Borderland Overland : Part III

With the sun burning high above, we continued west from Douglas. Again, we met dirt and dust at Border Road in route to Naco and Coronado National Monument. Some in the group traveled with their windows up and AC blasting, while some kept the windows down the entire dust ridden 260+ miles. Although I enjoy both styles of off-road travel, the guys with the “left arm tan” seem to have more fun. For a brief and desolate stretch, Border Road hides in the shadow of the massive metal fence that separates the U.S. from Mexico. This “anti-ram” fence was designed to withstand a high-speed impact by a full-sized pickup truck. It was nice knowing that a drug runner wouldn’t be t-boning us from the Mexican side.

In the week prior to the Borderland Overland, 19-year-old Carlos La Madrid was shot and killed by a Border Patrol agent outside Douglas. Apparently, La Madrid was fleeing authorities, when he abandoned his truck and then tried to climb a ladder over the fence into Mexico. Border Patrol agents later found 48 pounds of marijuana in La Madrid’s truck hinting as to why he fled.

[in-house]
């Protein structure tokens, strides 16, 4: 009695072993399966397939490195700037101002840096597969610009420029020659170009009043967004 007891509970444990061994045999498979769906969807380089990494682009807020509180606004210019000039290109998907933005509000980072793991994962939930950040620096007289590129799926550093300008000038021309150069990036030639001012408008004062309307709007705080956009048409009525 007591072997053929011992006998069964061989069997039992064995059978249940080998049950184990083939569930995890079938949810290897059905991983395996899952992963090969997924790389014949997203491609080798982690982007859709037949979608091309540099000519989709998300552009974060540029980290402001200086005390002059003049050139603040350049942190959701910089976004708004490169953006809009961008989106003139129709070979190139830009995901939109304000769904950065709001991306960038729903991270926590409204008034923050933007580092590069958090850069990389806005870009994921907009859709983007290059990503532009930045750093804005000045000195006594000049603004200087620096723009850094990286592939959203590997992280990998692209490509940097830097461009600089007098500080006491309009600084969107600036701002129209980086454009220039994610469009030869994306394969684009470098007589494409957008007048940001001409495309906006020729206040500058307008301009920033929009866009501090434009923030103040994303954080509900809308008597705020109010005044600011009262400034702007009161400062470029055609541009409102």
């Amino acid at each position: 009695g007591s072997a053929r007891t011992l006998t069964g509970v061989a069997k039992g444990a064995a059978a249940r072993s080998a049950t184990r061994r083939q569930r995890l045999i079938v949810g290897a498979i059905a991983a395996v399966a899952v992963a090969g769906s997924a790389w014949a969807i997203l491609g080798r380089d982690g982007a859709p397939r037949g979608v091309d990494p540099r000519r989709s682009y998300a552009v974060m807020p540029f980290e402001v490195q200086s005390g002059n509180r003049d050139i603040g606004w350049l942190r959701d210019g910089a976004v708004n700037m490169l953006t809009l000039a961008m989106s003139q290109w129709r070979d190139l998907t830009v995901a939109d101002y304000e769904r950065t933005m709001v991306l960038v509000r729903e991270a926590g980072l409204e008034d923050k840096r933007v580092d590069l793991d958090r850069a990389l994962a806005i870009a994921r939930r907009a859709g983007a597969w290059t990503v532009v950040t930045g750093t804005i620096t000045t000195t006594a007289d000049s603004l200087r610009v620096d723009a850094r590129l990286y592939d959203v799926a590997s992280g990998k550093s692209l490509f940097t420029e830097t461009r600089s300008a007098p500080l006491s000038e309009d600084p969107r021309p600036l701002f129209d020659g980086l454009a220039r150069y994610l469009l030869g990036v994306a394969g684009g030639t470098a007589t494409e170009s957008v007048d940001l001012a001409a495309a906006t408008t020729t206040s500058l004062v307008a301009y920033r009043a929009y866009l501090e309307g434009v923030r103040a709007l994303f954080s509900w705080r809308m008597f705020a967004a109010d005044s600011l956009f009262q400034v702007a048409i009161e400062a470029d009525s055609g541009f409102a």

We stopped along the border fence for a token photo op; for some it was sticking their arm through the fence into Mexico, for others it was climbing the fence into…I’m just kidding—seeing if I still had your attention. My hopes of being tracked down by the Border Patrol, to provide a “full border experience” to the group, were soon fulfilled as I noticed a dust cloud on the horizon. I could make out two white trucks racing towards us, drivers and passengers bouncing around like ragdolls. When they finally arrived at the scene, the agents seemed rather disappointed at the sight of us. Rather than throwing us face first into the dirt and drawing guns; they settled for conversation.

Photo by Kirk Isaacson
Above Photo by Kirk Isaacson

The Border Patrol agent behind the wheel spoke with a certain ease and a country draw. He told me how the cartels had scouts on the U.S. and Mexican sides of the border to monitor movement of law enforcement, illegals, ranchers and rival smugglers. “They watch us, we watch them. They gather intelligence, we gather intelligence. Everyone is trying to keep a step ahead and outsmart the other side. That’s how the game is played.” Midway through our conversation, the ground began to rumble. Within seconds a Border Patrol helicopter thundered overhead in a spectacular show. Rather than screaming with glee like little girls, we managed to keep our composure. We’d rehash the story in vivid detail around the campfire at least a half-dozen times before the trip was over—each time the tale would grow a bit longer. The agent gave me his cell number and a nod to report any suspicious activity we may see down the road and we parted ways. Were we now part of the game too? I’d like to think so…


Standard Border Patrol Equipment- Geronimo Trail